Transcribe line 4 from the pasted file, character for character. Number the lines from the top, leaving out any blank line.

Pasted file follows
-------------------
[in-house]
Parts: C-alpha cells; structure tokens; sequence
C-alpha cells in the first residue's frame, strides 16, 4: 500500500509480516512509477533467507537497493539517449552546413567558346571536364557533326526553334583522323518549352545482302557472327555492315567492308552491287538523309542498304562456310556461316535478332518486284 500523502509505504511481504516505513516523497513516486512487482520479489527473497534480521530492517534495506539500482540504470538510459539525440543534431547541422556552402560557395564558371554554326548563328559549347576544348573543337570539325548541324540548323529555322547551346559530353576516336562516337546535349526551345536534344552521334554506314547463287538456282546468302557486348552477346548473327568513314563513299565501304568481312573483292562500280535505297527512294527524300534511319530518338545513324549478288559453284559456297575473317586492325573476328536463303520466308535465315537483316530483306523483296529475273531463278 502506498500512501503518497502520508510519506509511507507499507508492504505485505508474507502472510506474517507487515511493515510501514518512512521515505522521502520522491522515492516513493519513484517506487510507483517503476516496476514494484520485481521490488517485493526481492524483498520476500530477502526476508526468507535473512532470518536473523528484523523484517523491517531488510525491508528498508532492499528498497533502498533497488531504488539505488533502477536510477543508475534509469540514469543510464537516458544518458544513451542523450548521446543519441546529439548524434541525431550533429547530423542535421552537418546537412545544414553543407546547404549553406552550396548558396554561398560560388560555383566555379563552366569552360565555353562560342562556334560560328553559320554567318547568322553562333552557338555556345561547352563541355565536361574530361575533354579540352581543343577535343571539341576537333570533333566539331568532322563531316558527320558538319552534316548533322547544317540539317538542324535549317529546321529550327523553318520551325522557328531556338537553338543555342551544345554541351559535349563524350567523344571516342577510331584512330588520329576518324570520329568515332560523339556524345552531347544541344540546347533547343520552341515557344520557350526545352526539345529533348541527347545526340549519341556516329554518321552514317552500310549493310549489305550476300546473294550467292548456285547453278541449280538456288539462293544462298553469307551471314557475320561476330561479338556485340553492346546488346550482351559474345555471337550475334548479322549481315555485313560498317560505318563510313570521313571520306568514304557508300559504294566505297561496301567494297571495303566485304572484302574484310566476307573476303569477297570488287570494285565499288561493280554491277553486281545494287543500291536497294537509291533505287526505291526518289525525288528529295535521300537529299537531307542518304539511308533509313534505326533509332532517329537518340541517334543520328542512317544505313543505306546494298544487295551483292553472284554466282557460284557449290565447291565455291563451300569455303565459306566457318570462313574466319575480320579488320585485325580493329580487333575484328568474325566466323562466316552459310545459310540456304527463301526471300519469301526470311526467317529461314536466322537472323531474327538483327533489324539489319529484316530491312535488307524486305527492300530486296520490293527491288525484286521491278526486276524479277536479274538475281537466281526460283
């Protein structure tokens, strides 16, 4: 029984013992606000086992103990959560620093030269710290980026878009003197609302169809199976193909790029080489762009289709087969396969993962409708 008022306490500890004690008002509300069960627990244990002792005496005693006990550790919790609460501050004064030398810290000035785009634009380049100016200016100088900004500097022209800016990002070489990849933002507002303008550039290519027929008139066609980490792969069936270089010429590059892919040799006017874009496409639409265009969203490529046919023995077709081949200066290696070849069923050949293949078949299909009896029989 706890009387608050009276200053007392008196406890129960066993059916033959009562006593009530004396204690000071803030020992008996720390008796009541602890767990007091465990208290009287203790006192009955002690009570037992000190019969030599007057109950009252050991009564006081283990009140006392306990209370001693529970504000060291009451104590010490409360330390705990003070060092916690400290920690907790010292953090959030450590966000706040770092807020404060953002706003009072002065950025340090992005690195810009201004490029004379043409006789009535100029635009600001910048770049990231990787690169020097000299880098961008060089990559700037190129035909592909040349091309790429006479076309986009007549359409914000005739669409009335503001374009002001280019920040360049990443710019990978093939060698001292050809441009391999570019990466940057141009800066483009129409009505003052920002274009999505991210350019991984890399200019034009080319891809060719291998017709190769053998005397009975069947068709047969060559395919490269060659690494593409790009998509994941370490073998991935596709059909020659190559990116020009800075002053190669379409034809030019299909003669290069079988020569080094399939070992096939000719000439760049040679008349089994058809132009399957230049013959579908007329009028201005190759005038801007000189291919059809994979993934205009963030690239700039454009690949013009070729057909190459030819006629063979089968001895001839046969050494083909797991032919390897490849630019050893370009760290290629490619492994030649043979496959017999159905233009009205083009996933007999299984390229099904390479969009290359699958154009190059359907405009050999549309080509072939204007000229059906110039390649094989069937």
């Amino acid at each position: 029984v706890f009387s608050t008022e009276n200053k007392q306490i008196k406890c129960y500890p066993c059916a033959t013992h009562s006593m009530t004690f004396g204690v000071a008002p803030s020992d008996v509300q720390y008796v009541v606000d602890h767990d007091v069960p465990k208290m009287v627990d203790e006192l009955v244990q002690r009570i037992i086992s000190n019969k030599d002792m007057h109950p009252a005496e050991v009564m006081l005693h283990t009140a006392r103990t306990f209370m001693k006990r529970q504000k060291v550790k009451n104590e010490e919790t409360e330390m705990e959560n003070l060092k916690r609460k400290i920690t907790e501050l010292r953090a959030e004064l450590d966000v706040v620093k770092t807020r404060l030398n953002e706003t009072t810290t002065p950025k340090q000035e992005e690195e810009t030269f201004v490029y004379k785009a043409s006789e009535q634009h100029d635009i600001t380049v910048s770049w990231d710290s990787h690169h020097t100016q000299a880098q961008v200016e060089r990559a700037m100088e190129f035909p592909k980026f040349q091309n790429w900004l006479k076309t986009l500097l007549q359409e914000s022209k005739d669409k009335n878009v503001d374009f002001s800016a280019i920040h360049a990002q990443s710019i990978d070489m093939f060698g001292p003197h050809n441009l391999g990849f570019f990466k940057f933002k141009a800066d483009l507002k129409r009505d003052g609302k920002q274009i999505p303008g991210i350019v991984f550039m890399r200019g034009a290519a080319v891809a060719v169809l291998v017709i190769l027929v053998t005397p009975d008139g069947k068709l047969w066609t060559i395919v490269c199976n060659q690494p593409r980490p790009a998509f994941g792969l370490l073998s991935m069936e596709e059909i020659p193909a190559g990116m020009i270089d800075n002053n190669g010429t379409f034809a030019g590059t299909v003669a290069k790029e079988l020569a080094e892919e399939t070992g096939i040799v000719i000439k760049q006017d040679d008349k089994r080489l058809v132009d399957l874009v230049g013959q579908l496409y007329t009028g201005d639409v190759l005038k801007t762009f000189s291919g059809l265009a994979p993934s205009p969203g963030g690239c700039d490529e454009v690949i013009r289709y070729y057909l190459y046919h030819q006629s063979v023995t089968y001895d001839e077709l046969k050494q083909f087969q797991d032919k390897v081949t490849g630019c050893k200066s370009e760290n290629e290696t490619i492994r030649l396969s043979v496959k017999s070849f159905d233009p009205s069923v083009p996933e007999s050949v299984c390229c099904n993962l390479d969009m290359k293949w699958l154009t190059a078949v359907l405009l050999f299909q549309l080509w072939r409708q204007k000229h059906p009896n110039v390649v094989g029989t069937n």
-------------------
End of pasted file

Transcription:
């Protein structure tokens, strides 16, 4: 029984013992606000086992103990959560620093030269710290980026878009003197609302169809199976193909790029080489762009289709087969396969993962409708 008022306490500890004690008002509300069960627990244990002792005496005693006990550790919790609460501050004064030398810290000035785009634009380049100016200016100088900004500097022209800016990002070489990849933002507002303008550039290519027929008139066609980490792969069936270089010429590059892919040799006017874009496409639409265009969203490529046919023995077709081949200066290696070849069923050949293949078949299909009896029989 706890009387608050009276200053007392008196406890129960066993059916033959009562006593009530004396204690000071803030020992008996720390008796009541602890767990007091465990208290009287203790006192009955002690009570037992000190019969030599007057109950009252050991009564006081283990009140006392306990209370001693529970504000060291009451104590010490409360330390705990003070060092916690400290920690907790010292953090959030450590966000706040770092807020404060953002706003009072002065950025340090992005690195810009201004490029004379043409006789009535100029635009600001910048770049990231990787690169020097000299880098961008060089990559700037190129035909592909040349091309790429006479076309986009007549359409914000005739669409009335503001374009002001280019920040360049990443710019990978093939060698001292050809441009391999570019990466940057141009800066483009129409009505003052920002274009999505991210350019991984890399200019034009080319891809060719291998017709190769053998005397009975069947068709047969060559395919490269060659690494593409790009998509994941370490073998991935596709059909020659190559990116020009800075002053190669379409034809030019299909003669290069079988020569080094399939070992096939000719000439760049040679008349089994058809132009399957230049013959579908007329009028201005190759005038801007000189291919059809994979993934205009963030690239700039454009690949013009070729057909190459030819006629063979089968001895001839046969050494083909797991032919390897490849630019050893370009760290290629490619492994030649043979496959017999159905233009009205083009996933007999299984390229099904390479969009290359699958154009190059359907405009050999549309080509072939204007000229059906110039390649094989069937």